The environmental modeling minor introduces students to the process of spatial modeling as part of a toolset for investigating environmental issues and to provide opportunities to apply these skills through advanced course work. The required core courses are designed to give students a solid foundation of environmental issues and concepts. Central to this minor are the development of geographic information systems (GIS) and remote sensing techniques, problem-solving skills, and an understanding of the multiple stakeholder perspectives often involved with environmental issues. More »

Environmental Science

The environmental science minor introduces students to the interdisciplinary nature of environmental issues and concepts and provides them with opportunities to further investigate many of these issues through advanced course work. Central to this minor are the development of field, analytical, and problem-solving skills and an understanding of the multiple stakeholder perspectives often involved with environmental issues. More »

Environmental Studies (concentration)

The environmental studies concentration is an examination of the basic environmental problems we face, how environmental resource depletion and energy issues are related, and what kind of environmental ethics and/or values we have today and have had in the past. The concentration also explores the economic, legislative, and regulatory framework within which most environmental decisions are made. Since most technological areas are associated with significant environmental implications, it is essential that students have an understanding of, and a well-thought-out value orientation about, such environmental consequences. More »

Environmental Studies (minor)

This minor provides students with opportunities for the in-depth analysis of global and regional environmental issues, their causes, and their potential solutions. The minor features an emphasis on sustainability and holistic thinking. In particular, a required 500-level seminar will serve as a capstone experience, helping students to integrate knowledge from several disciplinary perspectives, including socio-cultural, historical, political, economic, ethical, scientific, and/or technological factors. More »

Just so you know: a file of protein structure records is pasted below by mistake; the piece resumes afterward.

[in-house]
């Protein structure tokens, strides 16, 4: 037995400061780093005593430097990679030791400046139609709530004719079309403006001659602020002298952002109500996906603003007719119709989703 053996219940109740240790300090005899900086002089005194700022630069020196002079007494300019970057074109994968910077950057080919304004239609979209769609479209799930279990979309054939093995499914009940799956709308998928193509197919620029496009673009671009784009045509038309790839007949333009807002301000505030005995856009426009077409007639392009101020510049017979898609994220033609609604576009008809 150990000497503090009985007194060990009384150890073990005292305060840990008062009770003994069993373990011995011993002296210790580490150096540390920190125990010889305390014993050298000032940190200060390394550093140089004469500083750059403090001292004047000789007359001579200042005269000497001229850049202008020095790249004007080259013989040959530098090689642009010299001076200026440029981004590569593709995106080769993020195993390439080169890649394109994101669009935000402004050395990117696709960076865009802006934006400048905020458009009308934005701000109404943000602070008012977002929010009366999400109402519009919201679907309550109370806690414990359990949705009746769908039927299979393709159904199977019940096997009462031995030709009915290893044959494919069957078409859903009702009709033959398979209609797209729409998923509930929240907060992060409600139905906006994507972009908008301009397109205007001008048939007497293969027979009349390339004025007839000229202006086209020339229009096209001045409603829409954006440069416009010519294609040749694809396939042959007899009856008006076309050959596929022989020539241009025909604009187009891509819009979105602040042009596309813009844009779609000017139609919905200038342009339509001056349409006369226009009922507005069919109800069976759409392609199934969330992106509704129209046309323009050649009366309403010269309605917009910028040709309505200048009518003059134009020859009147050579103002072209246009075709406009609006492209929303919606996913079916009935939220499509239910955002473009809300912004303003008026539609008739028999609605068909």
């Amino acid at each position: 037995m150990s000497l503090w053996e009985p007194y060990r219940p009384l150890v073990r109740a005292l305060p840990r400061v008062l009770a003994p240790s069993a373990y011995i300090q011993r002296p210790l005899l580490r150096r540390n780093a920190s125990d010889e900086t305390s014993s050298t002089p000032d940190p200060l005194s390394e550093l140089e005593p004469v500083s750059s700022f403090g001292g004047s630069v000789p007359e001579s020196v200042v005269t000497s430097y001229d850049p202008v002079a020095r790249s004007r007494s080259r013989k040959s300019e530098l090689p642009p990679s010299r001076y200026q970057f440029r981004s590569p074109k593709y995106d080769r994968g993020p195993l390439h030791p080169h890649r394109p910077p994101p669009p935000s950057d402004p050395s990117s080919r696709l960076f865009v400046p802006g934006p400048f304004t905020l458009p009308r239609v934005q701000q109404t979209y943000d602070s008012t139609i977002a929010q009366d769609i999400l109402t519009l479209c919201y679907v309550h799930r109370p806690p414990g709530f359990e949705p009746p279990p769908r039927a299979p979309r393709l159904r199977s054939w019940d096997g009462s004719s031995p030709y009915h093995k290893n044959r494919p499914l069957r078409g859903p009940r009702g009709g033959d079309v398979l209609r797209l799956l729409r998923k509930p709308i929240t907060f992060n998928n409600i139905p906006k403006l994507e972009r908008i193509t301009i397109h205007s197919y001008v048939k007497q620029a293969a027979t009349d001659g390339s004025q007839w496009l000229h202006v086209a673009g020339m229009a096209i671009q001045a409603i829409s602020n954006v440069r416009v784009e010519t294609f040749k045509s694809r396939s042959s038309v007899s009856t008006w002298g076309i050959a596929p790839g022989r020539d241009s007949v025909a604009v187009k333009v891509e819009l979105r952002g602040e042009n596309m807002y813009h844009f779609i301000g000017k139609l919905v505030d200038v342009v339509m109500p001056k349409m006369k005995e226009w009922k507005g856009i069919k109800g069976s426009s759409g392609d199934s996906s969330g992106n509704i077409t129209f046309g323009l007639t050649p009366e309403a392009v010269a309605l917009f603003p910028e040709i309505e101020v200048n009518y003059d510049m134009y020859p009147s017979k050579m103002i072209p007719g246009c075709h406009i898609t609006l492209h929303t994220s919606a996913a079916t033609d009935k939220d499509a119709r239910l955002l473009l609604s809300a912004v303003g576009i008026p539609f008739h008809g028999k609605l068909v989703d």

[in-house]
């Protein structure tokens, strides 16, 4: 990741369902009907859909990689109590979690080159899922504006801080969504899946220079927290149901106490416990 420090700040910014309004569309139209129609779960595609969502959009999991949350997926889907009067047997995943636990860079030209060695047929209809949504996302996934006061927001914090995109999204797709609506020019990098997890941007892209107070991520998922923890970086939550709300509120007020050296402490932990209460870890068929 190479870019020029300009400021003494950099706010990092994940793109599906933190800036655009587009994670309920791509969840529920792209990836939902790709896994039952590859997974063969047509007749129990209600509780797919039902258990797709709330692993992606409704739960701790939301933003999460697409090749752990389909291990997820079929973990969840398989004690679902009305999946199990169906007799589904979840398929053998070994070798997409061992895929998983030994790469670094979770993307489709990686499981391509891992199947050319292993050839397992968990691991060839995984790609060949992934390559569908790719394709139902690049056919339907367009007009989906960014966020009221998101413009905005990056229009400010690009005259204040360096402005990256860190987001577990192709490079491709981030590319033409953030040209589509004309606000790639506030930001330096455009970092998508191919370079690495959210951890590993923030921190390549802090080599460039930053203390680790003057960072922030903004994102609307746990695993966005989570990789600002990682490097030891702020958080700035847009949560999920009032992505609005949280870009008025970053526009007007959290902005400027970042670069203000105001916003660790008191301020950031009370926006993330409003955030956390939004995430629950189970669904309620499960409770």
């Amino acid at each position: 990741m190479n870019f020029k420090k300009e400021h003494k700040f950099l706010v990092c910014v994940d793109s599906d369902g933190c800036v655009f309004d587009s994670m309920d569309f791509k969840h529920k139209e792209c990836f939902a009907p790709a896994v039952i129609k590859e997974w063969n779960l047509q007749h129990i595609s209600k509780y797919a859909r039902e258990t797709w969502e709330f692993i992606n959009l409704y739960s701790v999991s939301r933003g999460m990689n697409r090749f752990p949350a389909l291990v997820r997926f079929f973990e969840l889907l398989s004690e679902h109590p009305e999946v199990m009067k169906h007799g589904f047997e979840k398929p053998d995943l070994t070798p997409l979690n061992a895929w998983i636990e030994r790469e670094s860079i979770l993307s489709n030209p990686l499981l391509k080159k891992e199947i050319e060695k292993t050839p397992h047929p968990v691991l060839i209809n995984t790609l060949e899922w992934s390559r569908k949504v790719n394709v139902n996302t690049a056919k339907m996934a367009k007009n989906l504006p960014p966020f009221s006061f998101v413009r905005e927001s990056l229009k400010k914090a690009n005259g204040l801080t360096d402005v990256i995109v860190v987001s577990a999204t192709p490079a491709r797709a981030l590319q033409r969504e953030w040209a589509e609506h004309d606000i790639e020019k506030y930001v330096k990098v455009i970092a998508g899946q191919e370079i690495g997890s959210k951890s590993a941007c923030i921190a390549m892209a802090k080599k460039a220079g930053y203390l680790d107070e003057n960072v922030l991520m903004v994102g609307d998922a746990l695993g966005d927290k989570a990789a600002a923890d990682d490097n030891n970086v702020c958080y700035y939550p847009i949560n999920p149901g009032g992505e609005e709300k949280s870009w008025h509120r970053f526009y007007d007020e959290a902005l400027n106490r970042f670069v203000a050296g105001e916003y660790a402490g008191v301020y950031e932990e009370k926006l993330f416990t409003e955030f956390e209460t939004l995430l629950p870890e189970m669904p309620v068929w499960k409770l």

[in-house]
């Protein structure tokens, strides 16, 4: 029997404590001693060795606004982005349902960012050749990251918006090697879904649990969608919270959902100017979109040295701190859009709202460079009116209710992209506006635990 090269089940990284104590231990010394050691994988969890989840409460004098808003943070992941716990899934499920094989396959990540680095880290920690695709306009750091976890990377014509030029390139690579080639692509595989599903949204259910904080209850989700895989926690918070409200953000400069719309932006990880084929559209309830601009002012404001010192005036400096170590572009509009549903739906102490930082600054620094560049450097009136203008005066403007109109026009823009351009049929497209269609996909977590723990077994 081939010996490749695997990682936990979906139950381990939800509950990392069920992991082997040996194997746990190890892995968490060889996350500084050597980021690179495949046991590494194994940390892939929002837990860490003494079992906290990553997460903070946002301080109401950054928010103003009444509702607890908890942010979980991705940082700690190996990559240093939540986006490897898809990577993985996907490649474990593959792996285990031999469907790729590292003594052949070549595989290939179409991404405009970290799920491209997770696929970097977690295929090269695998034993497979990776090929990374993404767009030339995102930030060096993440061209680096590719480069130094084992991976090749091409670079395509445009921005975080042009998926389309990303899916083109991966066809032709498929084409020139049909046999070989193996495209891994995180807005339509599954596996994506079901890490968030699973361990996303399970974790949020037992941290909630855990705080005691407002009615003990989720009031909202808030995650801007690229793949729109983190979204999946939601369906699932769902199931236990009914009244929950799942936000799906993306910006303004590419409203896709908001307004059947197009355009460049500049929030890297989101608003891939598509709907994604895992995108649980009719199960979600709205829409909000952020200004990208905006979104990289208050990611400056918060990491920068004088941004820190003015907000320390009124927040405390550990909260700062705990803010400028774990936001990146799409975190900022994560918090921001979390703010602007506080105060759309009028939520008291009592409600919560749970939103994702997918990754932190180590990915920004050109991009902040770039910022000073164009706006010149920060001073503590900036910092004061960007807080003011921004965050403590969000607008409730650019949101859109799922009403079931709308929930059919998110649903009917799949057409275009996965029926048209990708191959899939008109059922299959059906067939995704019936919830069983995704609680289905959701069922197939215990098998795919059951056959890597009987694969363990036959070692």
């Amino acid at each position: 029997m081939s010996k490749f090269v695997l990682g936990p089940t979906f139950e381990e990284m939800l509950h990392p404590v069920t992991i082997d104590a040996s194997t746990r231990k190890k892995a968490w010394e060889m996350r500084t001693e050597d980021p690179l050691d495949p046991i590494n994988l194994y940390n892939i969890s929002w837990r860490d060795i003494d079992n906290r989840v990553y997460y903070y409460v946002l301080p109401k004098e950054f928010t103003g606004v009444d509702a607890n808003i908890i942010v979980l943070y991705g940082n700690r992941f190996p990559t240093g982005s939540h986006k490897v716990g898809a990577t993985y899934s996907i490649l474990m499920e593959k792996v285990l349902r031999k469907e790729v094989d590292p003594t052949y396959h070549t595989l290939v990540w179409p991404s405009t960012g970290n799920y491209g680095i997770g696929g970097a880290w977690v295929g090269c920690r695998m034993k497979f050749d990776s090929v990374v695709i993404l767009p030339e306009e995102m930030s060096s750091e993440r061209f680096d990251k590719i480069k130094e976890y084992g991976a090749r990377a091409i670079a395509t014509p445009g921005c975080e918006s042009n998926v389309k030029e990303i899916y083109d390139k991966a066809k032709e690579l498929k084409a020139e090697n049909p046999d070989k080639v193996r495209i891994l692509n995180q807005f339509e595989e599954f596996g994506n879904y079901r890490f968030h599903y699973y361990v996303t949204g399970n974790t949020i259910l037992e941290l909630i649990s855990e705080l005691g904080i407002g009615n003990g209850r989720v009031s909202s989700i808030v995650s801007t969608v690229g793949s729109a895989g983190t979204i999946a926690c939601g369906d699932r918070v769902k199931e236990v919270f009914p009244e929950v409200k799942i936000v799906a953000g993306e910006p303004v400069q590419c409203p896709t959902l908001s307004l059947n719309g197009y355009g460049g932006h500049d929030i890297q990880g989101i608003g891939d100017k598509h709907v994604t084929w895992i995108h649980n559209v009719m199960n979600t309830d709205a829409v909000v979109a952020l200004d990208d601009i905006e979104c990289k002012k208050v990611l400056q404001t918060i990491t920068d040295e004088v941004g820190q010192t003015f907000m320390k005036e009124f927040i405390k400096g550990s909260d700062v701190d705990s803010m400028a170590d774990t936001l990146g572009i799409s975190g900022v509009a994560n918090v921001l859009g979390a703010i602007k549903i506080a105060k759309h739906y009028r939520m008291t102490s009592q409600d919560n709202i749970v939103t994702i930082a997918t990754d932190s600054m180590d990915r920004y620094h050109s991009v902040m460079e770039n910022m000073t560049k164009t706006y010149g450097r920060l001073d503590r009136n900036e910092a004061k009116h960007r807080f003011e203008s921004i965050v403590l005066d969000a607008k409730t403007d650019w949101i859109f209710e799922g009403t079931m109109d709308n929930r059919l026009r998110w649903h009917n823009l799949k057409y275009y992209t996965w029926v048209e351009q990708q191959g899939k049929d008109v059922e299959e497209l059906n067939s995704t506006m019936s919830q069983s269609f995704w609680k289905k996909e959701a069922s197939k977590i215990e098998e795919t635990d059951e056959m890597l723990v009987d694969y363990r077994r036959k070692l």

Global Justice and Peace Studies

The global justice and peace studies concentration examines attempts to effect lasting accord and social justice on the international scale. Courses in philosophy, social sciences, and literature help students to understand concepts of human rights, world poverty, and global solidarity. The goal of the concentration is to elucidate the link between concepts of peace and justice while assessing non-violent means of conflict resolution. More »

Historical Perspectives in Science and Technology

This minor exposes students to a rigorous analysis of the history of science and technology and emphasizes history as a distinctive way of thinking. Students augment their degree program with a series of courses analyzing the historical development, impact, and significance of science and technology. Having completed the minor, students entering such professional fields as science, engineering, law, journalism, and public affairs will be well-prepared to deal with cross-disciplinary, historical questions involving the social, cultural, and environmental contexts of modern science and technology. More »

Industrial Environmental Management

The industrial environmental management minor broadens the learning experiences and professional opportunities of students in technical and business disciplines who have an interest in the management of wastewater, hazardous materials, and solids. Air emission management also is covered. More »